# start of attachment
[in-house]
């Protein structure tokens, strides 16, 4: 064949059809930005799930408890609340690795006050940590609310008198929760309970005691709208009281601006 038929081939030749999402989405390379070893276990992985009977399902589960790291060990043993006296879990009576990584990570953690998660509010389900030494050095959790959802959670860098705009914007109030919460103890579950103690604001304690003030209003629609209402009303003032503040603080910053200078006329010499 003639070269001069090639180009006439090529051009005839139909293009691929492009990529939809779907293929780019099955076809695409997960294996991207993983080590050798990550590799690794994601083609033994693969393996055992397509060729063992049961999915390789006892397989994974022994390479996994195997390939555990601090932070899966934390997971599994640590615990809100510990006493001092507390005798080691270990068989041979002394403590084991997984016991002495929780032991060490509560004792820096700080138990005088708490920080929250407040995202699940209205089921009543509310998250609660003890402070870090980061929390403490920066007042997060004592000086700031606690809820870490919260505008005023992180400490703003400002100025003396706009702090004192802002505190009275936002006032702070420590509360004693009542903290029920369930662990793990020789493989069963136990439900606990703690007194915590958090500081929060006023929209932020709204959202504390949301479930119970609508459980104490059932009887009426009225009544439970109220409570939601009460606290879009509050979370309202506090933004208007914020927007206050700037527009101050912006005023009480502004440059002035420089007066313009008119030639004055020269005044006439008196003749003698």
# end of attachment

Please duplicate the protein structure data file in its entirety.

[in-house]
């Protein structure tokens, strides 16, 4: 064949059809930005799930408890609340690795006050940590609310008198929760309970005691709208009281601006 038929081939030749999402989405390379070893276990992985009977399902589960790291060990043993006296879990009576990584990570953690998660509010389900030494050095959790959802959670860098705009914007109030919460103890579950103690604001304690003030209003629609209402009303003032503040603080910053200078006329010499 003639070269001069090639180009006439090529051009005839139909293009691929492009990529939809779907293929780019099955076809695409997960294996991207993983080590050798990550590799690794994601083609033994693969393996055992397509060729063992049961999915390789006892397989994974022994390479996994195997390939555990601090932070899966934390997971599994640590615990809100510990006493001092507390005798080691270990068989041979002394403590084991997984016991002495929780032991060490509560004792820096700080138990005088708490920080929250407040995202699940209205089921009543509310998250609660003890402070870090980061929390403490920066007042997060004592000086700031606690809820870490919260505008005023992180400490703003400002100025003396706009702090004192802002505190009275936002006032702070420590509360004693009542903290029920369930662990793990020789493989069963136990439900606990703690007194915590958090500081929060006023929209932020709204959202504390949301479930119970609508459980104490059932009887009426009225009544439970109220409570939601009460606290879009509050979370309202506090933004208007914020927007206050700037527009101050912006005023009480502004440059002035420089007066313009008119030639004055020269005044006439008196003749003698």